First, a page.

Defence Forces Chief of Staff, Lieut Gen Seán Clancy, has said he never witnessed any of the problems in the military exposed by the Independent Review Group (IRG) and heard about them for the first time after he took up his role just over 18 months ago.
However, he was “ashamed” of the issues exposed by the IRG report which included sexual assaults, including rapes, as well as physical attacks and bullying and harassment in a Defence Forces that “barely tolerated” women. When some members who were targeted took their own lives, some of the suicides were covered up as “accidental deaths”, the report found.
A member of the Defence Forces since 1984, Lieut Gen Clancy was appointed chief of staff in September 2021, and has been a senior officer for more than a decade.
“I have had a long career in the Defence Forces and I’ve been very fortunate, I’ve always had a very positive experience personally and I think most of the people who I have encountered have had positive experiences,” he told the media at a cadet class commissioning ceremony in Collins Barracks, Dublin, on Wednesday.
“There have been pockets throughout that time frame, of course, where I’ve seen action taken, disciplinary; whether it was right or wrong, and the levels of it, that will remain to be seen in terms of judgment. Throughout my career, answering honestly, other than the disciplinary, the standard disciplinary impacts that you would have in the workplace, those standard types of practices; I would not have been aware of them.”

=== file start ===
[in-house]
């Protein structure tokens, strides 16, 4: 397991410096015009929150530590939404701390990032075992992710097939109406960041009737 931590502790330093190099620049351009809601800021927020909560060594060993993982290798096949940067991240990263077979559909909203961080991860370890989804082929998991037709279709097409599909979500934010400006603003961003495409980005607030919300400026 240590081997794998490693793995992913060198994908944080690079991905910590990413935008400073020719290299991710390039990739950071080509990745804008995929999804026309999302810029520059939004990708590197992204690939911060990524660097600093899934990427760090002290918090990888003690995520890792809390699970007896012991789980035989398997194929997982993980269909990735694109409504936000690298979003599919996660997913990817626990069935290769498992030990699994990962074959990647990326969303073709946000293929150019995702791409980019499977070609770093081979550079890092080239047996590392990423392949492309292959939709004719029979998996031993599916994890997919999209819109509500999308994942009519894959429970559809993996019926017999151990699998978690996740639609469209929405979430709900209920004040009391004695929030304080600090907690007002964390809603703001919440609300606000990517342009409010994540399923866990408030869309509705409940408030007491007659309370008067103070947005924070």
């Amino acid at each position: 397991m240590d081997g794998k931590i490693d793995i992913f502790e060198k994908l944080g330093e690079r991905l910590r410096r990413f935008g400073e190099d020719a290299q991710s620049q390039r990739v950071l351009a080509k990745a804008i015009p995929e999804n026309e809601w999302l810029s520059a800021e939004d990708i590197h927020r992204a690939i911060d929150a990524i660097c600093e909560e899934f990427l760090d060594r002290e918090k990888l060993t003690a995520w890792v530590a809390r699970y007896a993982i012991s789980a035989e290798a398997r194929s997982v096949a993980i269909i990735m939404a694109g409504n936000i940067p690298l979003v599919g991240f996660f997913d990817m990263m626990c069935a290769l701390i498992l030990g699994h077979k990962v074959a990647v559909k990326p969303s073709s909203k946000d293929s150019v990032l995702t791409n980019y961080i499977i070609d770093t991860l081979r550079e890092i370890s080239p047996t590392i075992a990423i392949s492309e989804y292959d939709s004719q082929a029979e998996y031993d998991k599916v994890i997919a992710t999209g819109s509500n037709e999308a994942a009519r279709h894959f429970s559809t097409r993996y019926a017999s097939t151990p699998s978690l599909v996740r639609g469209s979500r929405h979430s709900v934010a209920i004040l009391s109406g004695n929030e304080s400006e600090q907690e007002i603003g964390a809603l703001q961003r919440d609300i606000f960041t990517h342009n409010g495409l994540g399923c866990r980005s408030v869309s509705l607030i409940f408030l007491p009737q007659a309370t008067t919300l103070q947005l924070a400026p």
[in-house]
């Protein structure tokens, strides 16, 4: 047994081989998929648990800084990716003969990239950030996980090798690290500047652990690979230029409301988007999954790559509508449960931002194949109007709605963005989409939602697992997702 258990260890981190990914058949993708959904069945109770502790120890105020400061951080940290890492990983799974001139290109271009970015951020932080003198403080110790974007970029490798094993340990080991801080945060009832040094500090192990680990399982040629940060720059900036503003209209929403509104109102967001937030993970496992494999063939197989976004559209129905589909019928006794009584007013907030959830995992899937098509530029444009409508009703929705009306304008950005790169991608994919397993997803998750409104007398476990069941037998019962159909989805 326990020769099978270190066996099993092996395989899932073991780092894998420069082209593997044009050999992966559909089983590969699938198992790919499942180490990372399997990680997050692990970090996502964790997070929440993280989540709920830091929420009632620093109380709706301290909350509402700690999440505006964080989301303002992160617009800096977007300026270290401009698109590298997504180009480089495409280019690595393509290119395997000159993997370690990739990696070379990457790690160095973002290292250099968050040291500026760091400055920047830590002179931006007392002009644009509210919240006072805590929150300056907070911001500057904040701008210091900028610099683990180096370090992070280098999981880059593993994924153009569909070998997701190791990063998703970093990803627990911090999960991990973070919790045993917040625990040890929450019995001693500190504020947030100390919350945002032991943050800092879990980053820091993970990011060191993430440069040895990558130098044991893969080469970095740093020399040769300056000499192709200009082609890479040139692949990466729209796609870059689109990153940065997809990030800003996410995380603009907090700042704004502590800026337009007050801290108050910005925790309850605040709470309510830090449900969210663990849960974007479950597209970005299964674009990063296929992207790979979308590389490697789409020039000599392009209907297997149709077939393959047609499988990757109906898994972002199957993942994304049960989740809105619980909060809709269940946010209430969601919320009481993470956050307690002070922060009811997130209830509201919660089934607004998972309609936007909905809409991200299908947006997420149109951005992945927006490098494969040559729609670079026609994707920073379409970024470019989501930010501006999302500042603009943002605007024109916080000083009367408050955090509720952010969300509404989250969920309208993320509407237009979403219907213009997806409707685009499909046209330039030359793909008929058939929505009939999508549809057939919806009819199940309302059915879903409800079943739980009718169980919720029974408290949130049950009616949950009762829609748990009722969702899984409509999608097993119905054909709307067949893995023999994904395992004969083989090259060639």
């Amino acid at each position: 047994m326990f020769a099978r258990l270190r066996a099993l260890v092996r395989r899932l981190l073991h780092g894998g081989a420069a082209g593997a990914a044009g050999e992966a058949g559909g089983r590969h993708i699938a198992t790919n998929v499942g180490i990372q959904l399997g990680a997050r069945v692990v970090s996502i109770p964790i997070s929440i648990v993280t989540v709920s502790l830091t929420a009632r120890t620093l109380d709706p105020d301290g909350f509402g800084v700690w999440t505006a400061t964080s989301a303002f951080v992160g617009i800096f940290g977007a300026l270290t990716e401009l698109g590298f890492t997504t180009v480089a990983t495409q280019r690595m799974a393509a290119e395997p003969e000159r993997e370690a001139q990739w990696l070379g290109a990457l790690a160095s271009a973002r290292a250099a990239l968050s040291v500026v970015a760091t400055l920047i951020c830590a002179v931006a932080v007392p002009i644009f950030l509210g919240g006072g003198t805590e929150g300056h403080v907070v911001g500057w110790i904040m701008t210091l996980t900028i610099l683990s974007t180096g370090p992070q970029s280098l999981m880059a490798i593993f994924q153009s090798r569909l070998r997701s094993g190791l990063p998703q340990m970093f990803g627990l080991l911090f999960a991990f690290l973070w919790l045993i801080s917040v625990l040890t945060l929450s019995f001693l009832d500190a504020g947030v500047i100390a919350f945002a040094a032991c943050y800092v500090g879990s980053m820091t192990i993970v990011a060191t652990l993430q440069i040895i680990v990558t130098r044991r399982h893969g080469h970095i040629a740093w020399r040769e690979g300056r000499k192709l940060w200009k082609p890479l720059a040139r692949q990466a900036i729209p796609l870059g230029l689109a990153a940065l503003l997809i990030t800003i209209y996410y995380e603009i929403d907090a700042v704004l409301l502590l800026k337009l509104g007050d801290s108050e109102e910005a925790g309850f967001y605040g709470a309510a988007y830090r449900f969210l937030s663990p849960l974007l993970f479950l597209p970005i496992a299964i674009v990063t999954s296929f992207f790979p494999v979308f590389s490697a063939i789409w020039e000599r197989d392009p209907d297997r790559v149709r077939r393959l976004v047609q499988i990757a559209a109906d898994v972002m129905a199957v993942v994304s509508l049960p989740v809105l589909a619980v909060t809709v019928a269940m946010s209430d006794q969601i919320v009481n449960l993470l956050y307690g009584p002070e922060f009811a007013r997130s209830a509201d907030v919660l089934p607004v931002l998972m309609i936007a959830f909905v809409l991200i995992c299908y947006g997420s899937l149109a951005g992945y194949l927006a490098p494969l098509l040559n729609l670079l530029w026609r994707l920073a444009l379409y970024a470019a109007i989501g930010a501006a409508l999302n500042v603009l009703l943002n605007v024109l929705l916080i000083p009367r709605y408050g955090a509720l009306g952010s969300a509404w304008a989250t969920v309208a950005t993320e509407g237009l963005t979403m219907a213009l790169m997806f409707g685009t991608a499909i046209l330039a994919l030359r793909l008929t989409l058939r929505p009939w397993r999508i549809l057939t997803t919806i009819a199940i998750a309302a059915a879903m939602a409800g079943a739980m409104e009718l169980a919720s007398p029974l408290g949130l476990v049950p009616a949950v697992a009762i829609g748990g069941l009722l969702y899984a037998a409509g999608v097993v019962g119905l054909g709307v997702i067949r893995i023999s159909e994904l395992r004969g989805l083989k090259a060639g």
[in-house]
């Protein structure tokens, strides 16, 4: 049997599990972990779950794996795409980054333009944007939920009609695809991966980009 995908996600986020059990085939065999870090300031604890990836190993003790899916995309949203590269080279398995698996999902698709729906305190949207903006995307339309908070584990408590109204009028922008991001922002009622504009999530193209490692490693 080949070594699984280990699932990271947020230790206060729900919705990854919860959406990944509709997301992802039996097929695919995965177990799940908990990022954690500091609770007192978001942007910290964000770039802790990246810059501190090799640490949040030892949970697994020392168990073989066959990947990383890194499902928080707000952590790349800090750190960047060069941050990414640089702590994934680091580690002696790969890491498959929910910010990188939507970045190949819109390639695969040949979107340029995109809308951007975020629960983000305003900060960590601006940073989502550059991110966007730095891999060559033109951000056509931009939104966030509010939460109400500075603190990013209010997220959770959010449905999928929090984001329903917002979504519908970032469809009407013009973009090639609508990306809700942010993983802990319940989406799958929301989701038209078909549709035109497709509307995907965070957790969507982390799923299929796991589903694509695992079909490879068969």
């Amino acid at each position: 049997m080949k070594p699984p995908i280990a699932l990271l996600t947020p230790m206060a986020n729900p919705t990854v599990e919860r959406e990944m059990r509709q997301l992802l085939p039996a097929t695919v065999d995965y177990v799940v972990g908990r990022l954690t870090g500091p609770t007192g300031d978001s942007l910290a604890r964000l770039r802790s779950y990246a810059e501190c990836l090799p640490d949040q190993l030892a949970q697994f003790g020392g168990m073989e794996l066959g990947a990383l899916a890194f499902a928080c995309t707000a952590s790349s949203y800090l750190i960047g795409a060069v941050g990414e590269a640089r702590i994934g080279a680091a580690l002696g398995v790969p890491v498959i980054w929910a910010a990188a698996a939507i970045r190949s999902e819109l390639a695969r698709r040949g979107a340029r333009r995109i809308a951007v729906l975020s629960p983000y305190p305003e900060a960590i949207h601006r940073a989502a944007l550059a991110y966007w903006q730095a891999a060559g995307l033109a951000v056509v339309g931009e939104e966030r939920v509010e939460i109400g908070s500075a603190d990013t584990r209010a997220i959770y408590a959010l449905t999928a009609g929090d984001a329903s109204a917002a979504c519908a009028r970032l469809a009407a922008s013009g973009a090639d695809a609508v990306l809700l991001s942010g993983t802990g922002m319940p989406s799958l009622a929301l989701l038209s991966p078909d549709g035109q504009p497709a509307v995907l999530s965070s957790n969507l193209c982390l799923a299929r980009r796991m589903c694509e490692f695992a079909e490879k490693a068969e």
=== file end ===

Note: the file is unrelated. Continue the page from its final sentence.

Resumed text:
However, over the past year he had been taking part in sessions with Defence Forces members who had spoken “truth to power” and it was during that work that he learned of the issues.
Lieut Gen Clancy said he accepted the findings of the IRG report and was “not afraid of it” as it was an opportunity for reform.
“This is not an historical issue in the organisation, this is an issue that exists today and that has been part of my learning,” he said of his time as leader of the Defence Forces. The “good men and good women” in the Defence Forces “want to see this change” and those “who resist it or react in an inappropriate manner will be held to account”.
“Quite frankly they don’t belong in our organisation,” he said, adding he was “committed to reform”. “It’s very clear there has been bullying, harassment and misogynistic behaviour, sexual harassment, criminal activity in our organisation and that has come from the culture that has allowed [that] to happen.”
He added Tánaiste and Minister for Defence Micheál Martin “recognised and acknowledged the commitment I have, and my leadership team have, to drive change”.
Also speaking at Collins Barracks, Mr Martin said in the period before a planned statutory inquiry is established to examine the Defence Forces, he had been “assured” any allegations or criminality or wrongdoing brought forward would be very rapidly investigated. He added the class of cadets being commissioned on Wednesday could “move forward in a different way” and would be part of the transformation of the Defence Forces in the years ahead.
Mr Martin said any crimes that emerged during the statutory inquiry’s work would be referred to the Garda for investigation. He added any former or serving Defence Forces members who did not want to give evidence to the inquiry “in the full glare of publicity” would be “protected” and their testimony treated in a sensitive and confidential manner. The Attorney General, Rossa Fanning, would advise on what structures could be put in place in that regard.